O’Connell on ‘Castle Catholics’ (Paul-Dubois, 1908)

1.48-50. L. Paul-Dubois, Contemporary Ireland, with an Introduction by T.M. Kettle, M.P. (Dublin: Maunsel and Company, Ltd.; New York: The Baker and Taylor Co., 1908), p. 465. BL 8145.ee.35

An extract from L. Paul-Dubois, Contemporary Ireland (1908).

Something of O’Connell’s dismay at the conduct of Catholic timeservers echoes on in some of Stephen’s responses to Mulligan:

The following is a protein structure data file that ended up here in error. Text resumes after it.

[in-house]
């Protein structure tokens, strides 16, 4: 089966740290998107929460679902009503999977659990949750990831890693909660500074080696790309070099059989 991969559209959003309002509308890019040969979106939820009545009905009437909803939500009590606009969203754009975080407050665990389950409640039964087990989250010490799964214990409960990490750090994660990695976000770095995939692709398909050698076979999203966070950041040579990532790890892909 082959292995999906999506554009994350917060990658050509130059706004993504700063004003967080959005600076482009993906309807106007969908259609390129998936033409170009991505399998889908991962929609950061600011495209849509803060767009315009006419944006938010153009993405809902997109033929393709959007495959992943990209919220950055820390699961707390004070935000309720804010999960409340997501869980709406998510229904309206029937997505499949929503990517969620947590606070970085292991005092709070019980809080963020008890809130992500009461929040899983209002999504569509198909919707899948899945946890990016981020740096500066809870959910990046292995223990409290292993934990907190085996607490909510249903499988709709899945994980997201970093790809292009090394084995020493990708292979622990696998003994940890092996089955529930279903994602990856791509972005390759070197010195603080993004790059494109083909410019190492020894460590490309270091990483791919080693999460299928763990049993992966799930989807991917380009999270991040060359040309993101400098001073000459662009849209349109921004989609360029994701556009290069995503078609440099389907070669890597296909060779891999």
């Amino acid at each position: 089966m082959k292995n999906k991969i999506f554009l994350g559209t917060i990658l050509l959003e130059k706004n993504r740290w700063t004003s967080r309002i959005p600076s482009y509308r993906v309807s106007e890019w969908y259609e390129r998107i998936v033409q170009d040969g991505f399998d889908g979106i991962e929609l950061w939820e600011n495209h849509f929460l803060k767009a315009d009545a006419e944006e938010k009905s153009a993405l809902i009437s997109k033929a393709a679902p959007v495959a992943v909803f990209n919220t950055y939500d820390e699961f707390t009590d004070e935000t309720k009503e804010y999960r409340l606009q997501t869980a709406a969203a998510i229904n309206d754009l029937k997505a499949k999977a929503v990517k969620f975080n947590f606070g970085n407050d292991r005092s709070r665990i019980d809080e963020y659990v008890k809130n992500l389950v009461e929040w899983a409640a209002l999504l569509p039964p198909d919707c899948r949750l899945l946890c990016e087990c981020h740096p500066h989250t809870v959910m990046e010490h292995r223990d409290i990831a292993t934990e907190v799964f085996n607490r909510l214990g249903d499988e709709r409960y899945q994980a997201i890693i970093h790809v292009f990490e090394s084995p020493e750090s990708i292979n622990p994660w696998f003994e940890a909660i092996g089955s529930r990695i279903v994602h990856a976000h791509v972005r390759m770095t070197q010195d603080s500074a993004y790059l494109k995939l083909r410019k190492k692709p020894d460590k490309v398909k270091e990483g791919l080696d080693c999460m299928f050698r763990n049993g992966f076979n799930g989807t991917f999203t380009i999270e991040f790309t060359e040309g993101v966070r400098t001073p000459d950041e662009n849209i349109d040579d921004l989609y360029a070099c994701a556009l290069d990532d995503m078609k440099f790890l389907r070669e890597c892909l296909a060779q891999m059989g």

The motto No Papist need apply is still too true in Ireland. The “Papists,” however, are at last beginning to grow restive under the spur, and to assert their rightful position in the country. There is, indeed a small minority of Catholics who cling on to the skirts of the Ascendancy party, those “Castle Catholics” of whom Daniel O’Connell used to say “The Lord forgive me for having emancipated such fellows as those.” The majority, however, are plucking up courage, and intend making a reality of that “Catholic Emancipation” of 1829, which, socially speaking, is as yet only a shadow.